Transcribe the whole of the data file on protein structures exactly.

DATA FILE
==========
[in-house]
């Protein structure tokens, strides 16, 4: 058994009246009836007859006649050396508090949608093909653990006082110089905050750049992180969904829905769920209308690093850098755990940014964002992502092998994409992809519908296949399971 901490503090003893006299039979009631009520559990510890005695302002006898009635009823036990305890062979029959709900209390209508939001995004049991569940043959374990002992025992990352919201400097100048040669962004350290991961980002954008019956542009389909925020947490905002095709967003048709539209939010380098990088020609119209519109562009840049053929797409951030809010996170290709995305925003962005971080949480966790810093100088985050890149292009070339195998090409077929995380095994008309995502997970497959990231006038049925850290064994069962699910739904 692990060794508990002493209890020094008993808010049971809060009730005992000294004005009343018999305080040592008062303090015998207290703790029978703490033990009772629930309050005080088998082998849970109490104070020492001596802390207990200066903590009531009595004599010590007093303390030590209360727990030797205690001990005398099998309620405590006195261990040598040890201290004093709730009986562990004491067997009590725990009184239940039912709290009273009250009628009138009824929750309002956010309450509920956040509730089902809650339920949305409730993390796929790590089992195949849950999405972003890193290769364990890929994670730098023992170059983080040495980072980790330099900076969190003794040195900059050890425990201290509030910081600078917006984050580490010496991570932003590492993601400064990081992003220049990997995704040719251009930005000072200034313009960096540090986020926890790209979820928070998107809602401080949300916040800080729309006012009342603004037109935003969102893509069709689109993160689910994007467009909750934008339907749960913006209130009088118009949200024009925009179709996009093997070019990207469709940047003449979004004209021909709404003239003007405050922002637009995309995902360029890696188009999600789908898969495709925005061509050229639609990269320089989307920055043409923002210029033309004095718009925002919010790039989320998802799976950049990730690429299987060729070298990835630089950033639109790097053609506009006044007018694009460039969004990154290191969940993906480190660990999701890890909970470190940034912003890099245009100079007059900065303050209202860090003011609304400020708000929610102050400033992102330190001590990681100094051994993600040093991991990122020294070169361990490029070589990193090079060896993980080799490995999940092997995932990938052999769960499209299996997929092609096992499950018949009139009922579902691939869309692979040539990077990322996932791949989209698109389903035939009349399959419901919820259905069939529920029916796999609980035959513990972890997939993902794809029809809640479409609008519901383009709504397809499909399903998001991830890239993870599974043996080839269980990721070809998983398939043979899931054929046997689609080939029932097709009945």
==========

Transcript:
[in-house]
């Protein structure tokens, strides 16, 4: 058994009246009836007859006649050396508090949608093909653990006082110089905050750049992180969904829905769920209308690093850098755990940014964002992502092998994409992809519908296949399971 901490503090003893006299039979009631009520559990510890005695302002006898009635009823036990305890062979029959709900209390209508939001995004049991569940043959374990002992025992990352919201400097100048040669962004350290991961980002954008019956542009389909925020947490905002095709967003048709539209939010380098990088020609119209519109562009840049053929797409951030809010996170290709995305925003962005971080949480966790810093100088985050890149292009070339195998090409077929995380095994008309995502997970497959990231006038049925850290064994069962699910739904 692990060794508990002493209890020094008993808010049971809060009730005992000294004005009343018999305080040592008062303090015998207290703790029978703490033990009772629930309050005080088998082998849970109490104070020492001596802390207990200066903590009531009595004599010590007093303390030590209360727990030797205690001990005398099998309620405590006195261990040598040890201290004093709730009986562990004491067997009590725990009184239940039912709290009273009250009628009138009824929750309002956010309450509920956040509730089902809650339920949305409730993390796929790590089992195949849950999405972003890193290769364990890929994670730098023992170059983080040495980072980790330099900076969190003794040195900059050890425990201290509030910081600078917006984050580490010496991570932003590492993601400064990081992003220049990997995704040719251009930005000072200034313009960096540090986020926890790209979820928070998107809602401080949300916040800080729309006012009342603004037109935003969102893509069709689109993160689910994007467009909750934008339907749960913006209130009088118009949200024009925009179709996009093997070019990207469709940047003449979004004209021909709404003239003007405050922002637009995309995902360029890696188009999600789908898969495709925005061509050229639609990269320089989307920055043409923002210029033309004095718009925002919010790039989320998802799976950049990730690429299987060729070298990835630089950033639109790097053609506009006044007018694009460039969004990154290191969940993906480190660990999701890890909970470190940034912003890099245009100079007059900065303050209202860090003011609304400020708000929610102050400033992102330190001590990681100094051994993600040093991991990122020294070169361990490029070589990193090079060896993980080799490995999940092997995932990938052999769960499209299996997929092609096992499950018949009139009922579902691939869309692979040539990077990322996932791949989209698109389903035939009349399959419901919820259905069939529920029916796999609980035959513990972890997939993902794809029809809640479409609008519901383009709504397809499909399903998001991830890239993870599974043996080839269980990721070809998983398939043979899931054929046997689609080939029932097709009945």